I love the Wednesday paper because it contains the Food section. Usually they publish seasonal recipes but I think the main reason they catch my eye is because it’s just one recipe, not a whole cookbook to browse through. At least 50% of the time I end up making the recipe from the newspaper and I like it! My most recent success (thank you Boston Globe) was Greek Shrimp with Tomatoes and Feta.
Here’s the recipe:
- 3 slices crusty white bread crusts, torn into pieces
- grated rind of 1 lemon
- 4 tablespoons olive oil
- 3 shallots, finely chopped
- 3 cloves garlic
- 2 cans (14.5 oz) diced tomatoes
- 1/4 cup white wine
- 2 teaspoons honey
- 1 teaspoon dried oregano
- 1 1/2 lb medium shrimp, peeled and deveined
- 6 oz feta cheese
In a food processor, pulse the bread into coarse crumbs, add lemon rind and 2 tablespoons of the olive oil. Mix well, set aside.
In a large skillet over medium-low heat, add remaining 2 T of oil, add shallots and garlic and cook for about 5 minutes. Add the tomatoes, wine, honey, oregano and salt&pepper. Bring to a boil, then lower the heat and simmer for 10 minutes.
Preheat the oven to 400F.
Use a 12″ baking dish, line the bottom of the dish with the tomato mixture. Arrange the shrimp on top in a single, tight layer. Crumble the feta on top then sprinkle with breadcrumbs. Bake for about 15 minutes until the shrimp are opaque and cooked through. Garnish with lemon. Enjoy!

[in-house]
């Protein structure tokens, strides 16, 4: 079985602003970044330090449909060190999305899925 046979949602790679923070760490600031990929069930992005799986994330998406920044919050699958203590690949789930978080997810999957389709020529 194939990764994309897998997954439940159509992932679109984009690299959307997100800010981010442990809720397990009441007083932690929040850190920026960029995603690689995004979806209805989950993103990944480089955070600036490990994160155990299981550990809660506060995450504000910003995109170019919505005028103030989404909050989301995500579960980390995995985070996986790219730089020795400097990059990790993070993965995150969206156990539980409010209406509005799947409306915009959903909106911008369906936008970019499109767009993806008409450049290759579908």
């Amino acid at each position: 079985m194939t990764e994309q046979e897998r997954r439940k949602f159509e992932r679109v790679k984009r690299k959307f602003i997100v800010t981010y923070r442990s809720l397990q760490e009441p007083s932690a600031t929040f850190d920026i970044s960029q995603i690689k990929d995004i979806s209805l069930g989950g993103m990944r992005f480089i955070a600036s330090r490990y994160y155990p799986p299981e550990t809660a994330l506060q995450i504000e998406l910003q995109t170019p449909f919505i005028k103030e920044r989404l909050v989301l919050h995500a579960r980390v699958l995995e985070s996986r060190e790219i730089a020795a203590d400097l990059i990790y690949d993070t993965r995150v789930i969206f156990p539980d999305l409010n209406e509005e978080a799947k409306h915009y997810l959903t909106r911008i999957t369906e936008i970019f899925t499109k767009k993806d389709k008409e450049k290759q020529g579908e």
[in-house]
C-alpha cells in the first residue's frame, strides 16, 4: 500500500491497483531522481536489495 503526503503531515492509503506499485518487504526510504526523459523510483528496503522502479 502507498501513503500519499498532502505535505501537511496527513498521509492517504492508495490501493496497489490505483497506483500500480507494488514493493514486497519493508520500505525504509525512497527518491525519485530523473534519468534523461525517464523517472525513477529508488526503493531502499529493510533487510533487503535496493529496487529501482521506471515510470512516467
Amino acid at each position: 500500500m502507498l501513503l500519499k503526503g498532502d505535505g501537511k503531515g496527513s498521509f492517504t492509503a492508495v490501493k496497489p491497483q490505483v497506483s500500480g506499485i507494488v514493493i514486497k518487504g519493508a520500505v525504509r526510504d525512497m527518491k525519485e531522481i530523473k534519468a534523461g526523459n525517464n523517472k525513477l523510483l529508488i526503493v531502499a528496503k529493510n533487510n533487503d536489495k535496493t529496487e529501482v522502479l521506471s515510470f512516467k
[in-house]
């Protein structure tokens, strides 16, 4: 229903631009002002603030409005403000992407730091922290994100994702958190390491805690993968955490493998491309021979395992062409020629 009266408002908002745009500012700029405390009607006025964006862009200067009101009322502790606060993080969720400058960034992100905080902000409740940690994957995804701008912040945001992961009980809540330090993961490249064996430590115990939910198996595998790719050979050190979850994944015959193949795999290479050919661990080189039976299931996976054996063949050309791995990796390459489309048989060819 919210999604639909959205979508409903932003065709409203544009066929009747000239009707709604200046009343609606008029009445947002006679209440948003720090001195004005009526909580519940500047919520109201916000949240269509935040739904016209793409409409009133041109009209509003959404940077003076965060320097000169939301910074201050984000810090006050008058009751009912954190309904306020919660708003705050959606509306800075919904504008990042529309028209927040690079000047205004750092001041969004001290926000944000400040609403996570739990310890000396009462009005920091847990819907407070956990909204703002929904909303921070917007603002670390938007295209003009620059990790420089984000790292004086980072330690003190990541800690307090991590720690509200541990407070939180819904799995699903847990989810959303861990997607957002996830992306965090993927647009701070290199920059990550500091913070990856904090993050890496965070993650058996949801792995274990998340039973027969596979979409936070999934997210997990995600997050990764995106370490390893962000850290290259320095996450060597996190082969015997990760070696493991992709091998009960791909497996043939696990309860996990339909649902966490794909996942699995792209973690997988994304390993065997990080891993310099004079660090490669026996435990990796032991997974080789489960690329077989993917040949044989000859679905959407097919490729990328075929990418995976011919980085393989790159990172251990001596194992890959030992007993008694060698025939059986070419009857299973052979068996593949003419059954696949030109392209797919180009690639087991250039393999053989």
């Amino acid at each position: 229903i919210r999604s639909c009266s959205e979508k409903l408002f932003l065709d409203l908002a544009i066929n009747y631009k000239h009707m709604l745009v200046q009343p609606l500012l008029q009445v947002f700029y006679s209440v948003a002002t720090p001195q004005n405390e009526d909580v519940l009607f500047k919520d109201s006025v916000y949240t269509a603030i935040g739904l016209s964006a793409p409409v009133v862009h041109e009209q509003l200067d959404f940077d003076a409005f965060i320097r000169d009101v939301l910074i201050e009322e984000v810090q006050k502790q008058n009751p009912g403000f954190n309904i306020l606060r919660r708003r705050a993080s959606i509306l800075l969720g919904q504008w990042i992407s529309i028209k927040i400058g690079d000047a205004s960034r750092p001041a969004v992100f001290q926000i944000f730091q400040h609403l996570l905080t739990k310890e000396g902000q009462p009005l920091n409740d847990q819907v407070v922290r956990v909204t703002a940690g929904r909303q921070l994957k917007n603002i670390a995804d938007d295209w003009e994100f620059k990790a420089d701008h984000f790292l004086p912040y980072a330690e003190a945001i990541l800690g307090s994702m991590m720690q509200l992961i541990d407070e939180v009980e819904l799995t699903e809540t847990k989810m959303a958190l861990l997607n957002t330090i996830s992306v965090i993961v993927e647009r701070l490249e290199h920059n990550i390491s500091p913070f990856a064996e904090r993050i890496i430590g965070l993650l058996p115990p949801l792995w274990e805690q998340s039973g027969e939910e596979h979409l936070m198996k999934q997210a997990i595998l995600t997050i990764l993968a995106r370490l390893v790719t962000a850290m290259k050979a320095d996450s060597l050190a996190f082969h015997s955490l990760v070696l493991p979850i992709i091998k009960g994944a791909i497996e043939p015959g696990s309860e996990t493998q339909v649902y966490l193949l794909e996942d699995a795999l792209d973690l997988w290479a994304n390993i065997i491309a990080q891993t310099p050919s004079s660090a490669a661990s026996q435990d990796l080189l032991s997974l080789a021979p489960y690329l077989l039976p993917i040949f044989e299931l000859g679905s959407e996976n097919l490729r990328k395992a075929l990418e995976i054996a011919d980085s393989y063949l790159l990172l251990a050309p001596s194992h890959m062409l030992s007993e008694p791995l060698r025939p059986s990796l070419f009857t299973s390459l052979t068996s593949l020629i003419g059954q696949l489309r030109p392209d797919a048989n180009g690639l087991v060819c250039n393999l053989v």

I initially thought we would spend the night in Burlington, VT on our way to Quebec City but after looking at a map we decided on Manoir Hovey in the Eastern Townships of Quebec for one night to break up the driving. If you are a Louise Penny fan you will know about the Inn from reading A Rule Against Murder. Louise lives very near Manoir Hovey and the Inn offers a Vive Gamache! Getaway Package.
A few days before we left, my mom forwarded me an article from a Toronto paper that said Hillary Clinton was a fan of Louise Penny and Hillary, Bill and Chelsea had been invited to Manoir Hovey as guests of Louise Penny. Our dates overlapped. You see where this is going, right?!
The secret service tried to be discreet, dressing in polo shirts and shorts, but those curly wires coming out of their ear were a dead giveaway. The front desk staff were also discreet but confirmed that special guests were on site.
We went for a walk and decided to have a drink on the patio overlooking the lake.
And there they were. Hillary, Bill and Louise! Enjoying the same view of Lake Massawippi that we were. They stopped to chat with guests as they left. I told Hillary I voted for her. I told Bill I voted for him too. He said “bless you.”
Our brush with fame!
My youngest son just got engaged! He and his fiance are a wonderful couple that bring out the best in each other. They are happy. We are happy for them. They are our friday favourite!
My ‘aunt’ Sondra just gave me a jar of her homemade mustard, a smooth, hot and sweet family recipe that was once sold commercially under the label Chalif Mustard.
It is begging to be spread on the sourdough bread I just pulled out of the oven.
And I am going to be begging Sondra for the recipe!
Two podcasts I am currently listening to are my friday favourites-
Crimetown: Every season, we’ll investigate the culture of crime in a different American city. First up: Providence, Rhode Island, where organized crime and corruption infected every aspect of public life. This is a story of alliances and betrayals, of heists and stings, of crooked cops and honest mobsters—a story where it’s hard to tell the good guys from the bad guys.